Zanzibar – September 2015

Dr. James Kairo with the Kenya Marine and Fisheries Research Institute and Dr. Mwita Mangora with the Western Indian Ocean Mangrove Network hosted the 8th Meeting of the Blue Carbon Initiative’s Scientific Working Group, in Zanzibar, Tanzania on September 23rd – 25th, 2015. This three-day meeting brought together expert working group members, the African coastal carbon research community, and decision makers to assess the current state of the knowledge surrounding blue carbon ecosystems and to identify knowledge gaps and opportunities for collaborations that will accelerate research in the future. Specific focus was placed not only on gaining a better understanding of blue carbon ecosystems throughout eastern and western Africa but also on the role blue carbon may play in coastal restoration decisions.

This was the first time that the Blue Carbon Initiative’s Scientific Working Group has conducted a meeting anywhere on the African continent.

Meeting Goals

The three-day meeting brought together the research community and regional leaders to assess the status of Africa’s coastal wetland systems and identify knowledge gaps and opportunities for future work. Meeting attendees took an active role in developing a regional network of blue carbon experts and identifying priority geographies, projects and research needs. The primary goals for the meeting were:

  • Increase awareness of the importance of coastal wetlands for critical ecosystems services specifically including carbon sequestration and storage and the potential for increased emissions when these systems are degraded
  • Assess the coastal carbon distribution in Africa, including compiling existing data and analyses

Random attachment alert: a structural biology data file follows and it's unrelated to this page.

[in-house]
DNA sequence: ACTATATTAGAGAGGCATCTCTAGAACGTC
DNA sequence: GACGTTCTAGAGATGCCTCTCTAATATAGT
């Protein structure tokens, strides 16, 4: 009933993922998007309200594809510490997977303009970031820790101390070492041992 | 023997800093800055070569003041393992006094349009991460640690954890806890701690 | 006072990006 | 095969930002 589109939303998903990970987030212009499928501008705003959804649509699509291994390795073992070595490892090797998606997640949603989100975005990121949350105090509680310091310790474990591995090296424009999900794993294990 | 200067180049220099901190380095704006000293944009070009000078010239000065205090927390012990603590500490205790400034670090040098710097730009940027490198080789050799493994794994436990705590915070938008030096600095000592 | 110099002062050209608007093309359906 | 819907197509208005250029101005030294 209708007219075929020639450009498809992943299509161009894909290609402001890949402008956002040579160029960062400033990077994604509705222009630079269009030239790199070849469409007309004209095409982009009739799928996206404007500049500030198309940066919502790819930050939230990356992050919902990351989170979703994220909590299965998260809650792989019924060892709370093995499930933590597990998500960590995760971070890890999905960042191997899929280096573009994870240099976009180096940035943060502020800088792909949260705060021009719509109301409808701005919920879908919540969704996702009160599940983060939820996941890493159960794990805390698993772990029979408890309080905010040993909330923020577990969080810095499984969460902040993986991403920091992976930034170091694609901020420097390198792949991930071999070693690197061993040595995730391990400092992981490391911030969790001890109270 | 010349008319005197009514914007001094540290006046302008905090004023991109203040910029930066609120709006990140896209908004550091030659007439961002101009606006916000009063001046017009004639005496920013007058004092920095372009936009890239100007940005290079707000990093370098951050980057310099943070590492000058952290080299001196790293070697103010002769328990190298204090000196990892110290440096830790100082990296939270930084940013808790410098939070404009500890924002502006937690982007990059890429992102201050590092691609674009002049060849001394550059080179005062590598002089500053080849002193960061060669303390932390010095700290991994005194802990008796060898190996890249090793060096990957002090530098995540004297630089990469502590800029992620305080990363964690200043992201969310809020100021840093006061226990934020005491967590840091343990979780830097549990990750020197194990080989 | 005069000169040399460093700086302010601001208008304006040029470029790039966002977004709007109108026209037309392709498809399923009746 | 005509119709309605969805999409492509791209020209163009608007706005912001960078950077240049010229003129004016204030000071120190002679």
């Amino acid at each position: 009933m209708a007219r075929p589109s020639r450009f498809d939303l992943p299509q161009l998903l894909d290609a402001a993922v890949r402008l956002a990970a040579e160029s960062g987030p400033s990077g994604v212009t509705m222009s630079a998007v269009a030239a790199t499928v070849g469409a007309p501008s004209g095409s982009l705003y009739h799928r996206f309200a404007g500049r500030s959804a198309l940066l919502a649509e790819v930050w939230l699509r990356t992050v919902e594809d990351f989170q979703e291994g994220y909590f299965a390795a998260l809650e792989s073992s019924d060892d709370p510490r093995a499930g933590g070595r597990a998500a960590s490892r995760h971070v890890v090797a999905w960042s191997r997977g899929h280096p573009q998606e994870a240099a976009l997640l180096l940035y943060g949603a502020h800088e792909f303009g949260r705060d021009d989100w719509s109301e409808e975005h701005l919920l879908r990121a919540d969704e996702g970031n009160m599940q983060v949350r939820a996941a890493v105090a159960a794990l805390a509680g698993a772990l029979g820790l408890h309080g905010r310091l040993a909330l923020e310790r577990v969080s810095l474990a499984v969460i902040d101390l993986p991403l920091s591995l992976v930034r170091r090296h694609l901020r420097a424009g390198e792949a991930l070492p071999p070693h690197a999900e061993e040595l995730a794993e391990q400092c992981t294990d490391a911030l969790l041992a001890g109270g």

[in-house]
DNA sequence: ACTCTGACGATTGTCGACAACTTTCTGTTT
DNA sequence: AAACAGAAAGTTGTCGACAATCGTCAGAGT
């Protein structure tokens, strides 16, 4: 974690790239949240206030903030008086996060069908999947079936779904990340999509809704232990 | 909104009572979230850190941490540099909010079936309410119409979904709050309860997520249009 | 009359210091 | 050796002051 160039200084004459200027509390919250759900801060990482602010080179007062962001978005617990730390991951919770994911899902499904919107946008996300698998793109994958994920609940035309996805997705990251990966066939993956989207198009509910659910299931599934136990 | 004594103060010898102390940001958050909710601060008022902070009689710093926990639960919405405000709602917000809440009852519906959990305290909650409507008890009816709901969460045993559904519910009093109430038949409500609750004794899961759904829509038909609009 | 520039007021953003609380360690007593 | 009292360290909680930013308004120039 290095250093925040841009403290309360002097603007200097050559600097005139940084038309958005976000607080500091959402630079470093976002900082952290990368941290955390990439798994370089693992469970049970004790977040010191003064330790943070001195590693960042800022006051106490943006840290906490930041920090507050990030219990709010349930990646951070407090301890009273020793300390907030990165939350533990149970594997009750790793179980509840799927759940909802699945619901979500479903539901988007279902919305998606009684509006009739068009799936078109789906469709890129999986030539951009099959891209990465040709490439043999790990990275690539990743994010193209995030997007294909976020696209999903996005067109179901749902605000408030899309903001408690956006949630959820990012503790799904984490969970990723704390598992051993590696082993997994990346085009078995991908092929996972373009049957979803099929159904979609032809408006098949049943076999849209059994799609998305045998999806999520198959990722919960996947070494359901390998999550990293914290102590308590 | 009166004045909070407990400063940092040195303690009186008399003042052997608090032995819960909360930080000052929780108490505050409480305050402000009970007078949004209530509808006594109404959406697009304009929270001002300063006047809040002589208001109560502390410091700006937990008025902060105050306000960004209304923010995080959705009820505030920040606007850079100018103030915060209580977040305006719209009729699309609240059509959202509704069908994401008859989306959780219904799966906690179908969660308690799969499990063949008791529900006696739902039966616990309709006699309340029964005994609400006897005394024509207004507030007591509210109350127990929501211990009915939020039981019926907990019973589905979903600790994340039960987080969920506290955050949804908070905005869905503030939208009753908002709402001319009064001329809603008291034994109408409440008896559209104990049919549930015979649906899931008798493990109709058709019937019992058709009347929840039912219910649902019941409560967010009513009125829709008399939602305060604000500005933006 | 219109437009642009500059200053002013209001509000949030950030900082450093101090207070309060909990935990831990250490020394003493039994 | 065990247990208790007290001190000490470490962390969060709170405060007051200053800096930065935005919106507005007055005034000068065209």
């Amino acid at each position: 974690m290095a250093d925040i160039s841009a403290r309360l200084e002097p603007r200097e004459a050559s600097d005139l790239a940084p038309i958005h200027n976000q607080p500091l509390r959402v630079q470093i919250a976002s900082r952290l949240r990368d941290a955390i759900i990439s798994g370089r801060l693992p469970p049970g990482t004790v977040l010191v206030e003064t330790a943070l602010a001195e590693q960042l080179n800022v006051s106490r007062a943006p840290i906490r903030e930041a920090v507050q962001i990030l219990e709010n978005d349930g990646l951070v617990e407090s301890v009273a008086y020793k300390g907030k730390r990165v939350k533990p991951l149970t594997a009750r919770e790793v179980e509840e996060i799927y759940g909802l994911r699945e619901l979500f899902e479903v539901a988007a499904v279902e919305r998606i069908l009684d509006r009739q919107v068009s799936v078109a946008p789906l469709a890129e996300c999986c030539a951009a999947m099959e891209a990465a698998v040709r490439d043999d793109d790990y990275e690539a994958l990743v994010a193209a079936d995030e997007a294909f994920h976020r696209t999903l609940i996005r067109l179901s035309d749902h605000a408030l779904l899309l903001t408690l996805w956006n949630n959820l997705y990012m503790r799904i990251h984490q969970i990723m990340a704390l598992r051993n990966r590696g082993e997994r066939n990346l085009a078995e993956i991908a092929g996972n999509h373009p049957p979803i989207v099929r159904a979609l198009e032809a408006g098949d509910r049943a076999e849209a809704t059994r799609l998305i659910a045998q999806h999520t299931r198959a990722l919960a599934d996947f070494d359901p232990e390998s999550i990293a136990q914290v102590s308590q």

• Identify priority regions for science, management and pilot project development
  • Identify opportunities and challenges in the region
  • Explore ways to increase capacity through development of blue carbon networks and identifying possible regional Blue Carbon focal points

Meeting Outcomes

  • Over 43 African and other regional experts in mangrove, saltmarsh, and seagrass ecology and geochemistry came together to share their data and collaborate on future work.
  • Separate breakout groups (one for Eastern Africa and one for Western Africa) spent an afternoon exchanging information and discussing next steps for science and policy in their respective regions. Information from both groups will be combined to develop a review of blue carbon science and projects throughout Africa as well as outline future research priorities.
  • A session was conducted on developing carbon projects including goal setting, strategy development, stakeholder engagement and science needs. Case studies from Kenya and Costa Rica demonstrated carbon projects that are in the process of acquiring carbon credits and entering the carbon market. This session was developed to specifically address the needs and interests of local and regional attendees.
  • The Blue Carbon Initiative’s Scientific Working Group members held a session to assess the carbon benefits associated with restoration activities. A paper will be submitted to a peer review journal assessing the efficacy of including carbon sequestration and avoided emissions into restoration project design and decisions.

Zanzibar 2015

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